Heavy Climb - Front Art_RingMaster Review     The album opens with The Old Man By The Fjord where instantly rolling rhythms align with engaging melodies and a shadowy bassline. The song does not grab attention but coaxes it for the same success before riffs get steely with their snarl and the voice of Brumpton growls attitude and aggression. Now ears and thoughts are firmly awake and held, and it is here where expectations start to unravel as the band begins their relentless emprise of invention and unpredictable ingenuity. A slip into an infectious passage of glowing melodies alongside clean vocals and harmonies brings a progressive tempting which is almost Horslips like, its presence entwined with more technical predation amidst the pulsating lure of keys. It is an engrossing start to the album which just gets stronger and more endearing with every listen, as indeed does the album.

Second track At Last, Sunlight (Endlich, Sonnenlicht) makes its entrance on a warm jazzy field of enticement, though the track soon uncages its ire and aggression fuelled volatility in a tempest again infused with gothic keys, sonic suggestiveness, and clean vocals which again catch thoughts initially unaware. It does not quite live up to its predecessor or the following title track but feeds an already strong appetite before its successor bawls at and brawls with the listener with irritable rancor and magnetic resourcefulness spread by the atmospheric keys and perpetually shifting attack of the guitars. The rhythmic swings of Jones are a constantly addictive bait in the mix too though it is the perfect union of metal savagery and electronic charm which steals the show.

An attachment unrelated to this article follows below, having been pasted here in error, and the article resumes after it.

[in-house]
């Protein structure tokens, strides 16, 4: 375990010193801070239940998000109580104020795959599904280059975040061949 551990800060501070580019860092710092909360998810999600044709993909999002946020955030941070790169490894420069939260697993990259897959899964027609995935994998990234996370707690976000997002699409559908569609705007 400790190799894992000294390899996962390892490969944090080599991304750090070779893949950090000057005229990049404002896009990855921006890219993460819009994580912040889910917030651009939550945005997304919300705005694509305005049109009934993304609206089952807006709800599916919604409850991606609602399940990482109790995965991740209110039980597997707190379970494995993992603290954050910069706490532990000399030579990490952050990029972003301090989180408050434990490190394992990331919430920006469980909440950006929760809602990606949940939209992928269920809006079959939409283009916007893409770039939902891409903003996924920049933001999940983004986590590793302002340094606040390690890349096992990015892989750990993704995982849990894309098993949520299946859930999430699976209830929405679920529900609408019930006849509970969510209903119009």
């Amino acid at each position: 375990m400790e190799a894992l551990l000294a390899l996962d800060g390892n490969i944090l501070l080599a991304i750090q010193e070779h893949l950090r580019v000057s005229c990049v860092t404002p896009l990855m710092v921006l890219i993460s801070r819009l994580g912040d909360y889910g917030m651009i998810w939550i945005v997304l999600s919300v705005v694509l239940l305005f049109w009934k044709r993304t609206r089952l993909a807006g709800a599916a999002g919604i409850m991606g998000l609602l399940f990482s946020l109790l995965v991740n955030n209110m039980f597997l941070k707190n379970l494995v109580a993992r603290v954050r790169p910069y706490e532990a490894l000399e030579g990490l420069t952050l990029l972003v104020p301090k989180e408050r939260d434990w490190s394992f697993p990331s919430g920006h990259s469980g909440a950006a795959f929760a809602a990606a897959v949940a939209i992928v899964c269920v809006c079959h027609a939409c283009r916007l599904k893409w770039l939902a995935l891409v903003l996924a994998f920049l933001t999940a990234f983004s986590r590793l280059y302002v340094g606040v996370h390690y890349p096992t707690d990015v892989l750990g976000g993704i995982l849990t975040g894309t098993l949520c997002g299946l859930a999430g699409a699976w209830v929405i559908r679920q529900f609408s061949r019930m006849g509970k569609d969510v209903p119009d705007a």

The imagination is taken on a moonlit flight with the instrumental Long Nights In The City next, its ambience and emotive climate moody and melodic body exotic. Keys and guitars virtually writhe around and alongside each other in the minimalistic but thickly evocative piece before A Monument Built To Carnal Desire comes forward with its own melodic calm in front of a predacious and inventively tenacious storm. As the song erupts and spills its antagonistic and technical prowess, synths tour a vibrant electronic palette, at times flirting with Nintendo-core teasing and more often flowing with progressively symphonic hues. It is an absorbing engagement, the song managing to combine bestial and beauteous extremes in one thrilling incitement, a fusion taken to fiercer depths by And The Night Will Take Us All. Rhythms are barbarous yet anthemic with the guitars a source of swirling sonic toxicity whilst Brumpton leaves no animosity core stone unturned, yet throughout the bruising assault, smart hooks and electronic enterprise add their alluring touch and magnetism. It is the virulent irregularity and schizophrenic rhythms which lure the biggest portion of the ardour bred for the track though, they and the glorious melodic majesty falling from jazzy/Latin kissed guitar strings midway.

     I Work In Formaldehyde sees the band again immerse in its electronic/industrial inspirations early on before spinning another grouchy and insatiable web of carnal riffs, lethal beats, and the ever compelling vocal roars of Brumpton. It is angry, dark, and sinister, a song to keep the imagination and passions involved past its departure as too the exceptional Les Mere Terribles, which after the noir lit electronic lead of the brief instrumental Loving Parents, wraps ears in a spiralling of djent spiked trespasses and senses binding melodic enterprise. Vocals and rhythms take no prisoners, their intrusive drive a bracing onslaught enhanced rather than tempered by the spellbinding caress of keys and warm melodies as well as the outstanding clean vocals, Brumpton showing his great prowess and diversity.

The album’s pinnacle is followed by its most fascinating offering. The Natasha Trade is a haunting drama of a life trapped in a stark, unforgiving, and destructively enslaving situation voiced by guest Joy Shannon from Beauty Marks. It is a strikingly cinematic proposal, like a theme within a dark visual incitement such as Sin City and though it does not quite fit in with what came before in many ways, the thought of it not being included feels even more wrong.

Akarusa Yami have made a huge leap on from the ground seeding encounters of their previous EPs and now with Heavy Climb announced themselves as one of progressive/technical metals brightest and thrilling protagonists.

Heavy Climb is released on October 5th via the Akarusa Yami Bandcamp profile as a name your own price download.

https://www.facebook.com/akarusayami

Pete RingMaster 05/10/2105